The Unsinkable Ship


Titanic departing Southamton, England. Photo Courtesy: Robert John Welch, April 10, 1912.

     This coming April 15 will mark the 110-year anniversary of the Titanic’s sinking, serving as a day to commemorate the lives lost during the tragedy.

     On April 15, 1912, the RMS Titanic, prized possession of the White Star Line ship company, struck an iceberg 325 miles off the coast of Newfoundland, and 1,300 miles from its destination of New York City. After two hours and forty minutes of panic and strife, the ship slipped beneath the icy waves of the Atlantic Ocean and sank to the sea floor. 

     The RMS Titanic was the second of three new luxury cruise liners commissioned for construction by the White Star Line. The White Star Line was a British shipping company, and in its day was the leading company in ship construction and technology. 

     At the time of its construction, the RMS Titanic was the biggest man-made moving object built in the world. The Titanic was approximately 882 feet long, 92 feet wide, and 175 feet tall, about the size of a 17-story building. The Titanic was made up of 10 decks, the extra seven stories to its height was added by its four massive smoke funnels, each of which were 62 feet in height. 

     The RMS Titanic was dubbed “The Unsinkable Ship” by its builders and designers. The ship possessed 16 individual watertight compartments. Each compartment was equipped with electric watertight doors that could be operated individually or simultaneously by a switch on the bridge. 

     Titanic’s captain Edward John Smith remarked to a reporter representing the Washington Times in Ireland, that “Even god himself couldn’t sink this ship.” According to the ship’s designer, Thomas Andrews, the ship could stay afloat even if four of its 16 compartments were fully flooded. As fate would have it, at least five compartments were breached, and the sixth was damaged.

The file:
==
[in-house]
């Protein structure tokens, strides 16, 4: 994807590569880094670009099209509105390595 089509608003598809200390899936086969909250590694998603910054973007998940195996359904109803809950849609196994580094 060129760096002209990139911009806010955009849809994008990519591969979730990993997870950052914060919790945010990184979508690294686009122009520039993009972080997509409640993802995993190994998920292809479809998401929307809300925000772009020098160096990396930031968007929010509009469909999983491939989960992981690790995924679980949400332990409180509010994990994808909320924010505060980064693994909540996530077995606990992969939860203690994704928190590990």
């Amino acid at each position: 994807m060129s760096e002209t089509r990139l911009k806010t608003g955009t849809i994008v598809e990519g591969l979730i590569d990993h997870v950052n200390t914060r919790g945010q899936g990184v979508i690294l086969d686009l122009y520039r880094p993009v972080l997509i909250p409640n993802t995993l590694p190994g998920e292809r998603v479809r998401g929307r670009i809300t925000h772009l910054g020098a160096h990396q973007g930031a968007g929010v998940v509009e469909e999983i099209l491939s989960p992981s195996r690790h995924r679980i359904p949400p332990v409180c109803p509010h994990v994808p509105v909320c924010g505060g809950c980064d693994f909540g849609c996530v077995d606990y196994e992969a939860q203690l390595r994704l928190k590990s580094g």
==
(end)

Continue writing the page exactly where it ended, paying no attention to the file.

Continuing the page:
Due to this overwhelming sense of confidence and faith, the ship was fitted with 16 lifeboats, as well as four “collapsibles” which were lifeboats fitted to the roof of the top deck, which could be taken down and lowered as a normal lifeboat. The 20 lifeboats were only enough to hold about one third of the people that were on the ship at the time of the sinking. At the time, legally, the Titanic had over the number of required lifeboats.

Titanic survivors rowing towards rescue ship RMS Carpathia. Photo Courtesy: Bernice Palmer, April 15, 1912.

     The Titanic could have carried up to 64 lifeboats in total, however designers decided to have 20, believing that 64 would make the top decks far too crowded, and would limit the view of the passengers. 

     Departing on April 10, Titanic set off on its week-long voyage from Southampton, England, to New York City. The ship was designed to be a luxury cruise liner, fitted with the newest technology of the time and the most lavish amenities. This included a gym, pool area, and smoking rooms. They were also provided with gourmet meals served by the ship’s top chefs, though meal quality and type did depend on the class you were in.